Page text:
Angiographic Patterns of Transjugular Intrahepatic Portosystemic Shunt Dysfunction and Interventional Approaches to Shunt Revision
AhmadParvinian, Benedictta O.Omene, James T.Bui, Martha GraceKnuttinen, JeetMinocha, Ron C.Gaba
Department of Radiology, Interventional Radiology Section, University of Illinois Hospital and Health Sciences System, Chicago, IL, USA
Address for correspondence: Dr. Ron C. Gaba, Department of Radiology, Division of Interventional Radiology, University of Illinois Hospital and Health Sciences System, 1740 West Taylor Street, MC 931, Chicago, IL 60612, USA. E-mail: firstname.lastname@example.org
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Transjugular intrahepatic portosystemic shunt (TIPS) is an established and effective treatment for the complications of portal hypertension. The non-trivial rates of shunt dysfunction inherent to TIPS mandate familiarity with the imaging diagnosis and endovascular management of this phenomenon. Herein, we present a pictorial review of the various angiographic patterns of TIPS dysfunction and illustrate traditional and innovative technical approaches to shunt revision.
Transjugular intrahepatic portosystemic shunt (TIPS) is an established treatment for the complications of portal hypertension. However, the well-documented safety and efficacy of this procedure may be complicated by shunt dysfunction, which occurs in approximately 15% of covered stents and 44% of bare metal stents. Because TIPS dysfunction may precipitate recurrence of portal hypertensive complications, it is incumbent upon interventional radiologists to be familiar with the diagnosis and management of shunt failure. Herein, we review the various angiographic patterns of TIPS dysfunction and illustrate basic and advanced techniques for shunt revision. Institutional review board approval was obtained for this study.
Patterns of TIPS dysfunction and basic shunt revision techniques
Conventional treatment options for TIPS dysfunction comprise various common techniques - namely, balloon angioplasty, shunt relining, and shunt extension- that may be applied alone or in combination to address an assortment of problems. These approaches are particularly well-suited to the management of intimal hyperplasia [Figures 1 and 2], thrombotic occlusion [Figure 3], hepatic [Figures 4 and 5] and portal [Figure 6] venous end shunt stenosis, abnormal angulation [Figure 7], occult portosystemic pressure gradient elevation [Figure 8], and flow-sumping [Figure 9]. Awareness of benign findings such as pseudostenosis [Figure 10] is important to avoid unnecessary intervention.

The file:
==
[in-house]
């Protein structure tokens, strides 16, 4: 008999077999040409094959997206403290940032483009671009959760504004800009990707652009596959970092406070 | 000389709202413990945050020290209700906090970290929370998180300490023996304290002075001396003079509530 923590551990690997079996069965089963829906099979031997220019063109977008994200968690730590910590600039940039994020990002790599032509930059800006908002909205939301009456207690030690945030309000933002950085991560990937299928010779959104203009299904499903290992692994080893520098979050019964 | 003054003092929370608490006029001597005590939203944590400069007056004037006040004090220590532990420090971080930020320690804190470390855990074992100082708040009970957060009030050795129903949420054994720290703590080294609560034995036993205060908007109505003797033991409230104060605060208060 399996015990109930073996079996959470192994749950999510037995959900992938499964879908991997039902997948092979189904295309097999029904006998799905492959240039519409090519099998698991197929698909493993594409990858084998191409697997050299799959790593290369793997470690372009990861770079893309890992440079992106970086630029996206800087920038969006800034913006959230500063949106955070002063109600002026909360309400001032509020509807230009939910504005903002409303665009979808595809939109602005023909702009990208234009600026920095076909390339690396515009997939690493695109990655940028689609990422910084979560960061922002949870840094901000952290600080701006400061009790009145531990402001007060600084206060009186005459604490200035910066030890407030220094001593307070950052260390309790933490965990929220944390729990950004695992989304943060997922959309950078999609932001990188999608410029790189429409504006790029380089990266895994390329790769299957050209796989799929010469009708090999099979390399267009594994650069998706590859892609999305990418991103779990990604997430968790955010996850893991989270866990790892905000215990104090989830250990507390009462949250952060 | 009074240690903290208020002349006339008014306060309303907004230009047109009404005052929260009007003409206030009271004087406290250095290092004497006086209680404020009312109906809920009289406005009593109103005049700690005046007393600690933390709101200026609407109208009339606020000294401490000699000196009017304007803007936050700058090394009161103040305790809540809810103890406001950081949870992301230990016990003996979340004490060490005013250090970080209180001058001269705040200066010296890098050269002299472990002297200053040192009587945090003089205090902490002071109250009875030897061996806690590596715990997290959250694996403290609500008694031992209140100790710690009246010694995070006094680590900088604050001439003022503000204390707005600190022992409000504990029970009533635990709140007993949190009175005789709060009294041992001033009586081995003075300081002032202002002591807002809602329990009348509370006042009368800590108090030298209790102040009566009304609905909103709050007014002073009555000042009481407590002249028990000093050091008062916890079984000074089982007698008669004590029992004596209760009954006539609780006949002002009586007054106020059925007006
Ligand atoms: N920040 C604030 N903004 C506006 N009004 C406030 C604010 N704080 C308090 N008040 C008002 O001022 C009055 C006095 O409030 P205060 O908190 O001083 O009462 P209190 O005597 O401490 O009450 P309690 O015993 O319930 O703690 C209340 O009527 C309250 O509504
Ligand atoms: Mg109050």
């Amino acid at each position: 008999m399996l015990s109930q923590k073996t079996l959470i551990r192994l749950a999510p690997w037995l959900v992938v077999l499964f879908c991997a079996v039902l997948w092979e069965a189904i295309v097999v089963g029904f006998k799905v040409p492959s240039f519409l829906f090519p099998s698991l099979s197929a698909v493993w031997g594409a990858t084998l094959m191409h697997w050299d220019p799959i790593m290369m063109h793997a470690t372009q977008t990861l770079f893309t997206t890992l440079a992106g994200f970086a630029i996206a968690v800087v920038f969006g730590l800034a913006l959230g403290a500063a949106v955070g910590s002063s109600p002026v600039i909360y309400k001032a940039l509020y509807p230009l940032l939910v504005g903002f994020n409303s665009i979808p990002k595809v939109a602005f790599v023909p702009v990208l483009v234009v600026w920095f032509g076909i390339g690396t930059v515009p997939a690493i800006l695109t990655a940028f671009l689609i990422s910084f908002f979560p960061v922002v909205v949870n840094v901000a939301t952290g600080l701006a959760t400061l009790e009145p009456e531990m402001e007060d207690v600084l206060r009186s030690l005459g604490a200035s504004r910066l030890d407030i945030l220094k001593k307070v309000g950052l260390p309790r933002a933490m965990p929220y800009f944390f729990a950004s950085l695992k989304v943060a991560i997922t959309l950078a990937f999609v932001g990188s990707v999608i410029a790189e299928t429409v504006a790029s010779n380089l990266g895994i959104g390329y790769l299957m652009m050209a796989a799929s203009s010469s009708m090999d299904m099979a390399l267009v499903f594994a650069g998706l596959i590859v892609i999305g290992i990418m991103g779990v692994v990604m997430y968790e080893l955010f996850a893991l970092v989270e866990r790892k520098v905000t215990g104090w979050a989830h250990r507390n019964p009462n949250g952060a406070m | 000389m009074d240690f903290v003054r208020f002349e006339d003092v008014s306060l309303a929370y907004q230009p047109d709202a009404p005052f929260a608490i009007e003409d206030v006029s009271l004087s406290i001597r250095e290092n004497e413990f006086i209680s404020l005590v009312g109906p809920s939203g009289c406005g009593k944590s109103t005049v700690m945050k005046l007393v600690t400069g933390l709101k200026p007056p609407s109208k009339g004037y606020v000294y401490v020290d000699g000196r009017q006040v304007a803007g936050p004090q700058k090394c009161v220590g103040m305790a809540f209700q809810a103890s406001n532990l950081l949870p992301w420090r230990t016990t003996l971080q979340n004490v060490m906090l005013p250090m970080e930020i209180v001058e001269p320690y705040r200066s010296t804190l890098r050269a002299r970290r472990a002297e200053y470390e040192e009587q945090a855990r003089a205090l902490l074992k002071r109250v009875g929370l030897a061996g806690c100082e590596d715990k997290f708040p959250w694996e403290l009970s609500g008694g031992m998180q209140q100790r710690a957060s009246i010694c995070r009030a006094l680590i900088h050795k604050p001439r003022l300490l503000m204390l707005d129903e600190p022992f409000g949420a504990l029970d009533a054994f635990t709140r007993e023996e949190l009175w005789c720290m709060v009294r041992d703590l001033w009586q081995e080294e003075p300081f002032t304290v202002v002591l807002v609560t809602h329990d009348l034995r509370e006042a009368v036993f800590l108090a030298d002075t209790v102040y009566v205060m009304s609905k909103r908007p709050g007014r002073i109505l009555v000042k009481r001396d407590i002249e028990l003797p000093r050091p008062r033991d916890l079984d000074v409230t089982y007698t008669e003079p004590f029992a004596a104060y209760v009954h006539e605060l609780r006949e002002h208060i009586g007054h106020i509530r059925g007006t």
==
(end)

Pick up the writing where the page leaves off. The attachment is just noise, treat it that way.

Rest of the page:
Advanced revision techniques
In technically difficult cases, conventional approaches to TIPS revision may not be feasible. For instance, complete shunt occlusion may preclude transjugular wire access and necessitate use of advanced methods such as back-end stiff guide wire [Figure 11] or metal cannula-supported shunt access [Figure 12], or even percutaneous transhepatic recanalization [Figure 13]. Patients with tumor vascular invasion and TIPS occlusion may require shunt extension [Figure 14]. Cases of insufficient portosystemic shunting may call for parallel TIPS [Figure 15] in order to achieve satisfactory clinical response; this technique also permits circumvention of an unsalvageable primary shunt [Figure 16]. Conversely, individuals who develop hepatic encephalopathy or liver failure due to excess portosystemic shunting necessitate TIPS reduction [Figure 17] or occlusion [Figure 18].
TIPS dysfunction is a common phenomenon that requires timely diagnosis and intervention. An understanding of the different causes of shunt failure and the approaches – both standard and innovative – to restoring patency of the shunt will optimize clinical outcomes in patients with portal hypertensive complications.
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